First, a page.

Working as a waiter is often just a day-job for aspiring performers and creative-types in New York City. However, for Scott Gould, general manager of Del Frisco's Steak House on 49th Street near Sixth Avenue, working in fine dining is basically a career in hospitality. The full-service, upscale restaurant has been open for 15 years and has a staff of 250. It hires about five to eight servers a month, Gould said. For those who are passionate about food and taking care of people, Gould shares how to get a job as a waiter at Del Frisco's:
What does the job entail, specifically?
[Waiters] all have their own two- or three-table sections. The ability to run their own little business every day and every night is one of the most rewarding things for them. They're getting their tables to be informed about the menu and things that we're offering on a daily basis. They're responsible for [serving appetizers and salads]...and the maintenance of their tables.
What kind of experience do people need for the position?
Experience is really subjective. Yes, you want people to have great knowledge of wine, great knowledge of the spirit side of things and the ability to really walk people through food. I just start out asking people, 'Tell me about your favorite condiments? What are your favorite restaurants you've been to and why? When you cook what are you proud of?' Because once you get people to start answering questions about food they're familiar with, it gives me a much better idea of what they'll be like at work.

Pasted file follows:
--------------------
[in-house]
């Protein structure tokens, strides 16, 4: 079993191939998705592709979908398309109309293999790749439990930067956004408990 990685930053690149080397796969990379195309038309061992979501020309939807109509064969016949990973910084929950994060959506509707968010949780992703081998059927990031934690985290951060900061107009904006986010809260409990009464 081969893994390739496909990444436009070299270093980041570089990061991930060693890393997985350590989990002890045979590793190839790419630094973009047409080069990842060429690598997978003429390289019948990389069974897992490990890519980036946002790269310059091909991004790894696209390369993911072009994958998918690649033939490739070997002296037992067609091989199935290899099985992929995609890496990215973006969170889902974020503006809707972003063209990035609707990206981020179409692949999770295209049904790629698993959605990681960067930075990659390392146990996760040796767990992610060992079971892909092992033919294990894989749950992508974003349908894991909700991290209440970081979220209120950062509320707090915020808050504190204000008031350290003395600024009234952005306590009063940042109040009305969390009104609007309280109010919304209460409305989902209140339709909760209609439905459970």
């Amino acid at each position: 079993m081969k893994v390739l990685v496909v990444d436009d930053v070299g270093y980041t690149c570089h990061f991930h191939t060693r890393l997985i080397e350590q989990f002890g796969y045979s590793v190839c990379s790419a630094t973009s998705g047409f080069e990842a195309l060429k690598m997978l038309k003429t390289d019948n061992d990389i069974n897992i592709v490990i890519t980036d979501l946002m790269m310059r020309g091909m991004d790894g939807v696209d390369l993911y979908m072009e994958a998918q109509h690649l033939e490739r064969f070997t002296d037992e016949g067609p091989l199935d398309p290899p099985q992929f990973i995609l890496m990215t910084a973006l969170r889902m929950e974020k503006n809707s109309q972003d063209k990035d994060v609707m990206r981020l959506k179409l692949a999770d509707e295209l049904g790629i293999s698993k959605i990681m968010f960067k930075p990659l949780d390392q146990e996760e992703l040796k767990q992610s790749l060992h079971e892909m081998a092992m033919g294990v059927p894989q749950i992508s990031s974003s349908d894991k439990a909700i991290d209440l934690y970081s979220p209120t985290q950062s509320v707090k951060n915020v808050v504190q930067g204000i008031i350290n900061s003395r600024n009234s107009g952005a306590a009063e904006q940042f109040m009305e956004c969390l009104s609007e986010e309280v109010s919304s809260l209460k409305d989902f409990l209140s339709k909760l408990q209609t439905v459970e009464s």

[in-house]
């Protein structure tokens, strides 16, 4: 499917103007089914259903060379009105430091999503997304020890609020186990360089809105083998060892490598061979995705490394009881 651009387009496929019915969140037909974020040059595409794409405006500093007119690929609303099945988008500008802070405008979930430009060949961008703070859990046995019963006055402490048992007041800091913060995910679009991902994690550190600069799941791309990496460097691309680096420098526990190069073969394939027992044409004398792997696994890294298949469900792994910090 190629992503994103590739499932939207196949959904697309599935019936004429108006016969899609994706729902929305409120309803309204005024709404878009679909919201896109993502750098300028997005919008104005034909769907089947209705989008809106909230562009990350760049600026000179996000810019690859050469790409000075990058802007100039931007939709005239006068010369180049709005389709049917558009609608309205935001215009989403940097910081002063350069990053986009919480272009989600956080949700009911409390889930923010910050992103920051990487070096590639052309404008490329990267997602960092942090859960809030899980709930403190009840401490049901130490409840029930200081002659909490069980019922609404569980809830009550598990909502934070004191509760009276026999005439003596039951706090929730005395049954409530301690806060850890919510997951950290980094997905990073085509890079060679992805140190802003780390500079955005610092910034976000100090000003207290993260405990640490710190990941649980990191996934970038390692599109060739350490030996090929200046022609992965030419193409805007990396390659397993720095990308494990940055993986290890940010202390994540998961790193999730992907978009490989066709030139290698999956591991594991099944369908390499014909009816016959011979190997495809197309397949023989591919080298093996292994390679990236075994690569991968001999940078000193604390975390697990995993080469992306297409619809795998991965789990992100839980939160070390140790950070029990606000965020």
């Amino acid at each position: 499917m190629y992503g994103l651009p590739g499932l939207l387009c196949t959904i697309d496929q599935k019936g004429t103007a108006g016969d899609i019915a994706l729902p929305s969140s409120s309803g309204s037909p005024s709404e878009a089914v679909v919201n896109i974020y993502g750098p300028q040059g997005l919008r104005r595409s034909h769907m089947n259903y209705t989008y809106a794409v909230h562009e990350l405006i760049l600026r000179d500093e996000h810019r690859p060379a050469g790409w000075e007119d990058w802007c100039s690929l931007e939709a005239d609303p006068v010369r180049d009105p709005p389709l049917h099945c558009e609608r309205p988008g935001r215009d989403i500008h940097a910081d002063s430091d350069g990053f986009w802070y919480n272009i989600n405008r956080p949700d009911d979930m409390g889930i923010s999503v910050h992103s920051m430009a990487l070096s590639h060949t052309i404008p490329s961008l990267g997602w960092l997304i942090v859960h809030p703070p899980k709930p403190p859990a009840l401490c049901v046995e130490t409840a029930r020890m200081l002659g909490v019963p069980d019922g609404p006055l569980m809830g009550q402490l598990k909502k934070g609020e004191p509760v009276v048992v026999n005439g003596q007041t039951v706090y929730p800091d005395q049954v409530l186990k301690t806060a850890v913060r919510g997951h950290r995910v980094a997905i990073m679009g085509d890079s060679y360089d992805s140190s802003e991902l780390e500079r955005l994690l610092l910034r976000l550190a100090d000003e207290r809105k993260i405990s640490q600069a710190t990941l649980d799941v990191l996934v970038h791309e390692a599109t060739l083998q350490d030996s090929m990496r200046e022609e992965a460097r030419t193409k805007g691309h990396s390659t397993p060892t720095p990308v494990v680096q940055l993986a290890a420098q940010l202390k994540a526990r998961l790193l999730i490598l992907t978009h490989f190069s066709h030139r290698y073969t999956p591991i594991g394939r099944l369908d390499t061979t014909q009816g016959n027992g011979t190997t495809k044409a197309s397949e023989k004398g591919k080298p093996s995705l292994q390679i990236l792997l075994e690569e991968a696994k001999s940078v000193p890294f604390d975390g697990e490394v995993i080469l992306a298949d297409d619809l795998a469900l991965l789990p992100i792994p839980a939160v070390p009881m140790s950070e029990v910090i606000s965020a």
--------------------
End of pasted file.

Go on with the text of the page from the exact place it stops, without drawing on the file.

What kind of candidates do you look for?
I would take somebody right off the street that has outstanding hospitality in their soul. You can always teach people the fine-dining components; you can't teach people to be hospitable. We have a full team of food runners that are part of the process with them, but they're responsible for taking the guest through the experience from start to finish -- appetizers, main course, dessert, cocktail and wine service, et cetera.
Should job seekers email you cover letters and resumes?
We like to have people come in. I like to sit across the table from somebody when I interview them. We have a full management team and we're always looking for good people. Typically we ask people to come in between lunch and dinner.
What personality traits do you look for in an interview?
A genuineness that comes across; I don't want anybody that appears to be a fast talker. I want somebody that truly likes taking care of people, and I think that's the most important part and I think that's what separates us and differentiates us from other restaurants and other steak houses in the city. We truly take pride in the level of hospitality that we deliver to our guests.
How should someone dress to apply?
Obviously you always want someone to come in professional. I'm not so caught up in what they're wearing. When they walk in I'm more concerned with how they present themselves as an individual than anything else.
What should someone be prepared to answer?
I ask questions such as, 'What was your biggest frustration with regards to the kitchen at your last job?' I think that gives you a good indication, when people start to talk about their good days and their bad days. And I'll say, 'Tell me about your best day at work' -- I don't mean financially -- and 'Tell me about your worst day at work.' And you typically get a good idea of people when they answer questions like that, whether or not they're going to blame others for their problems. I try to see if people assume responsibility when they make mistakes and get them to elaborate a little more on that.